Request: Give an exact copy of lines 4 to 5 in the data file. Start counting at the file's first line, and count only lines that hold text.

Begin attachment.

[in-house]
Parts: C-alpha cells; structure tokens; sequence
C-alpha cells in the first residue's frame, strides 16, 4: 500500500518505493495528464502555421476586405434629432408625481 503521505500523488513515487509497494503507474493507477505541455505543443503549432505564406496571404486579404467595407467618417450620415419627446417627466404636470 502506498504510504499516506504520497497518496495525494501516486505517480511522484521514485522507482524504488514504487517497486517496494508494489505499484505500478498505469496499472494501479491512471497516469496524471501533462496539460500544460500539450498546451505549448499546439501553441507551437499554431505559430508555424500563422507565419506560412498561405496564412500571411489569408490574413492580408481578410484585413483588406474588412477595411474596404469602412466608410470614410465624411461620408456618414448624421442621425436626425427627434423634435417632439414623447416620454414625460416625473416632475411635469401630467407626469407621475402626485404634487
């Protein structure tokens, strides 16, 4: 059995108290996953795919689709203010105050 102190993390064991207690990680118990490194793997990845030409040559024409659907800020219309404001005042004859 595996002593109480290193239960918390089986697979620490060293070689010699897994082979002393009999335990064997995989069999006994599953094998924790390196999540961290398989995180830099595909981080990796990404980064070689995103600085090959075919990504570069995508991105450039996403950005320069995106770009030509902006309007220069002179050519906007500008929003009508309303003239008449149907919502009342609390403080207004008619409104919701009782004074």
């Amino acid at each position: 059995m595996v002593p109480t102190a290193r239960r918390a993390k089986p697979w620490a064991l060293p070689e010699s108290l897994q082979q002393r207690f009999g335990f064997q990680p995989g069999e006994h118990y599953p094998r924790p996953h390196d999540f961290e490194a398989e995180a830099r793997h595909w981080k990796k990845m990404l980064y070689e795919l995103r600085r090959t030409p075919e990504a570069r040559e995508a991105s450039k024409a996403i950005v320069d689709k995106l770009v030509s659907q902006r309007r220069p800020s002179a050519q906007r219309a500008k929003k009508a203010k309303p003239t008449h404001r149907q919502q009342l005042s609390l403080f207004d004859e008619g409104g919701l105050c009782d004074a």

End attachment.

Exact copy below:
């Protein structure tokens, strides 16, 4: 059995108290996953795919689709203010105050 102190993390064991207690990680118990490194793997990845030409040559024409659907800020219309404001005042004859 595996002593109480290193239960918390089986697979620490060293070689010699897994082979002393009999335990064997995989069999006994599953094998924790390196999540961290398989995180830099595909981080990796990404980064070689995103600085090959075919990504570069995508991105450039996403950005320069995106770009030509902006309007220069002179050519906007500008929003009508309303003239008449149907919502009342609390403080207004008619409104919701009782004074």
């Amino acid at each position: 059995m595996v002593p109480t102190a290193r239960r918390a993390k089986p697979w620490a064991l060293p070689e010699s108290l897994q082979q002393r207690f009999g335990f064997q990680p995989g069999e006994h118990y599953p094998r924790p996953h390196d999540f961290e490194a398989e995180a830099r793997h595909w981080k990796k990845m990404l980064y070689e795919l995103r600085r090959t030409p075919e990504a570069r040559e995508a991105s450039k024409a996403i950005v320069d689709k995106l770009v030509s659907q902006r309007r220069p800020s002179a050519q906007r219309a500008k929003k009508a203010k309303p003239t008449h404001r149907q919502q009342l005042s609390l403080f207004d004859e008619g409104g919701l105050c009782d004074a």